GLOBE-Net, August 27, 2012 - The 'clean
economy' has become something of a catch all phrase being used in a
variety of contexts to describe the desired end state of a
transition to a lower carbon future. Like the often overused phrase
'green economy' it carries many meanings, not all of which are
grounded in reality.
The GLOBE Group has been engaged in some groundbreaking research
on the clean economy and it would seem appropriate to share some of
the insights gained from our work.
It is important to note at the outset that the 'clean economy'
is not something separate from our everyday economy. In truth, we
live in only one economy. Making that economy 'cleaner'
represents a shift toward less carbon intensive solutions and
longer-term sustainability planning and programming.
It is not dissimilar from the how companies in the private
sector are continually improving their operating efficiencies to
reduce wastes and to conserve energy, thereby enhancing their
The transition toward a cleaner economy
is about creating and retaining wealth and jobs, reducing the
carbon footprint of societies, restoring the natural environmental
balance of critical ecosystems, and implementing improvements in
energy and industrial efficiency, all of which contribute to
enhanced economic competitiveness.
And while the payoff for a corporation is improved profitability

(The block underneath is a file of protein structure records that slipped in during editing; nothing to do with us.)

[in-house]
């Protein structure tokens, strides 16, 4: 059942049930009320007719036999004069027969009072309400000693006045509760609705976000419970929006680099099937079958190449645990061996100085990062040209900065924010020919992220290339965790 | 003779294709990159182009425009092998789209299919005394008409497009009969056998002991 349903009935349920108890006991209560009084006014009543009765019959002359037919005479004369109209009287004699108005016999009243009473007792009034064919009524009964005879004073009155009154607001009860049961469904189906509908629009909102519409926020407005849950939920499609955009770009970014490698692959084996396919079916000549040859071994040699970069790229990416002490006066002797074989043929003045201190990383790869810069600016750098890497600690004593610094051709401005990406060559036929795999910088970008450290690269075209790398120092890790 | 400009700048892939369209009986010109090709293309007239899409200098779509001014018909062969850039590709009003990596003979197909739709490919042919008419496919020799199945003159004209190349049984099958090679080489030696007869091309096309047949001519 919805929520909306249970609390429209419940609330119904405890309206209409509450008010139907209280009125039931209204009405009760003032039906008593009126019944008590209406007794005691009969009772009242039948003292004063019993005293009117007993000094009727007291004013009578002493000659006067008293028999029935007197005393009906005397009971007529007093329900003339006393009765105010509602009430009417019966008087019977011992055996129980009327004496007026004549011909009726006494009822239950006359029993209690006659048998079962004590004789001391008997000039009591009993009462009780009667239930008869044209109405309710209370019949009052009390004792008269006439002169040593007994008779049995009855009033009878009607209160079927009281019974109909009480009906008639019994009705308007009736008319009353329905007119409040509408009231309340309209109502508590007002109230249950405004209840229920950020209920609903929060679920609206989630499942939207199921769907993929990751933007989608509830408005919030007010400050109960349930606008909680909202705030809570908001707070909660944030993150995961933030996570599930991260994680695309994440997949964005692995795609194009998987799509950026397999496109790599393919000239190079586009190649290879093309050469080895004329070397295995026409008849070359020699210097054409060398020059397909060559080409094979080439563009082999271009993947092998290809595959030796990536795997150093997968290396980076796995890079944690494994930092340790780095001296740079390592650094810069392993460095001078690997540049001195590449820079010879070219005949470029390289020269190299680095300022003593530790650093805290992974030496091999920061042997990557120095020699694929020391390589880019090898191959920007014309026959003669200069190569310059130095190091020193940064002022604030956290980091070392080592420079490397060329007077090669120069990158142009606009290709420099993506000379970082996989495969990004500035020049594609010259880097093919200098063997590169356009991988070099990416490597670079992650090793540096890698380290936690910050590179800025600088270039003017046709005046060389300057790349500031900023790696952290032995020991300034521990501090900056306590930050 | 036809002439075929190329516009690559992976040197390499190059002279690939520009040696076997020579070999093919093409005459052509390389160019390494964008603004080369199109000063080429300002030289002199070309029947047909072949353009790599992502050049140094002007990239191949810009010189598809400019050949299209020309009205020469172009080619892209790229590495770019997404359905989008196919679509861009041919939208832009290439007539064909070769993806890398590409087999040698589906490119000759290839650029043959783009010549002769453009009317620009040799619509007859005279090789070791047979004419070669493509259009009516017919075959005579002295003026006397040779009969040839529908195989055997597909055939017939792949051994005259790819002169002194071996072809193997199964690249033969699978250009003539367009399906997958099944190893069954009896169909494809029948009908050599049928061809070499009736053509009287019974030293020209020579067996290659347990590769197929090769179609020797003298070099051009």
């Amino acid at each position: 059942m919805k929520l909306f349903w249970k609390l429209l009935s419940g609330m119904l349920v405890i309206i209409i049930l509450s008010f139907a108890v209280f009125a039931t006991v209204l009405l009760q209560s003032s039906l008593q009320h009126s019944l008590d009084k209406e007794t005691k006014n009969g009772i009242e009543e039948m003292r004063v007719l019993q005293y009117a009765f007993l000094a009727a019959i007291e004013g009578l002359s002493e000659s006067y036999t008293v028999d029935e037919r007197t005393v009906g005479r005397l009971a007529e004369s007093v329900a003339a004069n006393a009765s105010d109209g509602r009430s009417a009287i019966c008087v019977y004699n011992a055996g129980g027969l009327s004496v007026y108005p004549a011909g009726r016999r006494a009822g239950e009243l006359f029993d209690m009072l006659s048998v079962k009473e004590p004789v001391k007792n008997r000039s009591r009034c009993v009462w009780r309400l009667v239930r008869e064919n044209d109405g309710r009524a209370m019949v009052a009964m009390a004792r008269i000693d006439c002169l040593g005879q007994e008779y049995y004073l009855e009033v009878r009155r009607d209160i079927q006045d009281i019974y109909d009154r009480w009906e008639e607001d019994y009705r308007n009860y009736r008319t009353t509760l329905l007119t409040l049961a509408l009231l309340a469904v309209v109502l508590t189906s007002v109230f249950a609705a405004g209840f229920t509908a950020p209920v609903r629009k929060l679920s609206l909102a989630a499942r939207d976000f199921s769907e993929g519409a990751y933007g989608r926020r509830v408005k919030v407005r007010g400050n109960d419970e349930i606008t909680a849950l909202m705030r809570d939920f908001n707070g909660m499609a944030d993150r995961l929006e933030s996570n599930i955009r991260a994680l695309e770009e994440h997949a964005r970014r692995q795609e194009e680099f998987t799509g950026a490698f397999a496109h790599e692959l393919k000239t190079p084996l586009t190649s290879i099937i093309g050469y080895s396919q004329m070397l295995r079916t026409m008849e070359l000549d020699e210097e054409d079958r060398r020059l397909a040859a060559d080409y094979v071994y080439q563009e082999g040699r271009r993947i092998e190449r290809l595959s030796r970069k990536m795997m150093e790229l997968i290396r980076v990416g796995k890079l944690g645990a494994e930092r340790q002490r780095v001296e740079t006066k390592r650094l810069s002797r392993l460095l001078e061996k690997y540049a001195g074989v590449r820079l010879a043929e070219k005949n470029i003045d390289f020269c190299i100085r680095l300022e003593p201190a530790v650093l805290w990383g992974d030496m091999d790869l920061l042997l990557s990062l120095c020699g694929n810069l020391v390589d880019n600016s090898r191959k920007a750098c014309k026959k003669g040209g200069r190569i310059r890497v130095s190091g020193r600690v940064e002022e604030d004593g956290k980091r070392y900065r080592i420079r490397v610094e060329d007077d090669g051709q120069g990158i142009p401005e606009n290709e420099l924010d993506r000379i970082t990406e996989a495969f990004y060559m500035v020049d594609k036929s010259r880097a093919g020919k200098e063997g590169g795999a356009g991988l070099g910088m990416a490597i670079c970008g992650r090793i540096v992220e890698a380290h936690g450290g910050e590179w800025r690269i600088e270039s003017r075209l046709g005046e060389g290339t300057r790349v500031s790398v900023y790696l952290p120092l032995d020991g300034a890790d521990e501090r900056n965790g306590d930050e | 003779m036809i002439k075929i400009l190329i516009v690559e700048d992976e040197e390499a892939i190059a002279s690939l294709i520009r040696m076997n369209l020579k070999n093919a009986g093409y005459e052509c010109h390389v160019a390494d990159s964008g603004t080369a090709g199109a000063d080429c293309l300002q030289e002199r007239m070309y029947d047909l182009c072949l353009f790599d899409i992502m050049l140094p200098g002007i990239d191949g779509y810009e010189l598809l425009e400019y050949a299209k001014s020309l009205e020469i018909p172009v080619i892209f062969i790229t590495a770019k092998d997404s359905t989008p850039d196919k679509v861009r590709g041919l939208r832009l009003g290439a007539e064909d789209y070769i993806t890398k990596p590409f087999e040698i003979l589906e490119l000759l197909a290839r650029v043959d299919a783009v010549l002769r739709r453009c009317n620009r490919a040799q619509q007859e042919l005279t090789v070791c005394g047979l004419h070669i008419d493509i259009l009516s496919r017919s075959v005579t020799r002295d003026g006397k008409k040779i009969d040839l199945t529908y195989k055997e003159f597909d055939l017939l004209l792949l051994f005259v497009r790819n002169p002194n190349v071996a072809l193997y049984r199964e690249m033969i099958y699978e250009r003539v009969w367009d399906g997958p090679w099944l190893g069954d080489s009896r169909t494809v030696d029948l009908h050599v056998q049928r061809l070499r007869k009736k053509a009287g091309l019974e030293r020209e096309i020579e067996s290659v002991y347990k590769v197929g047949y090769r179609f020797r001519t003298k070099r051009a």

and shareholder benefit, the payoff of a cleaner economy is
measured in terms of creating better jobs and promoting more public
and private sector investment.
The second key point to note is that while clean and renewable
energy sources and technologies figure largely in the substance of
a cleaner economy, the opportunities for job creation and
investment promotion range far wider and find expression in all
areas of public policy and corporate governance.
In broad terms, the transition toward a cleaner economy is about
creating and retaining wealth and jobs, reducing the carbon
footprint of societies, restoring the natural environmental balance
of critical ecosystems, and implementing improvements in energy and
industrial efficiency, all of which contribute to enhanced economic
These words may sound like platitudes, but in truth the
transition toward a cleaner economy is a demanding and in some
respects risky proposition requiring courage and determination in
terms of public policy and programming, and leadership from the
Is the Clean Economy Important?
Absolutely! The Brookings Institution summed it up nicely in a
recent report: "the clean economy matters because its emergence
responds to critical global and national environmental, security,
and economic trends and associated challenges, most notably the
growing demand for global environmental sustainability, the
sharpening need for resource security, and the aspiration
everywhere toward economic transformation."
As illustrated in GLOBE's research summarized in the West Coast Clean Economy
Report published by the Pacific Coast Collaborative in
March of this year, the transition toward a cleaner economy
throughout the West Coast region (California, Oregon, Washington,
and British Columbia)could result in over one million net new
full-time equivalent jobs between 2010 and 2020.
Gross domestic product (GDP) contributions of up to US $142.7
billion and increased investments of between US $147-$192 billion
are also possible during this period.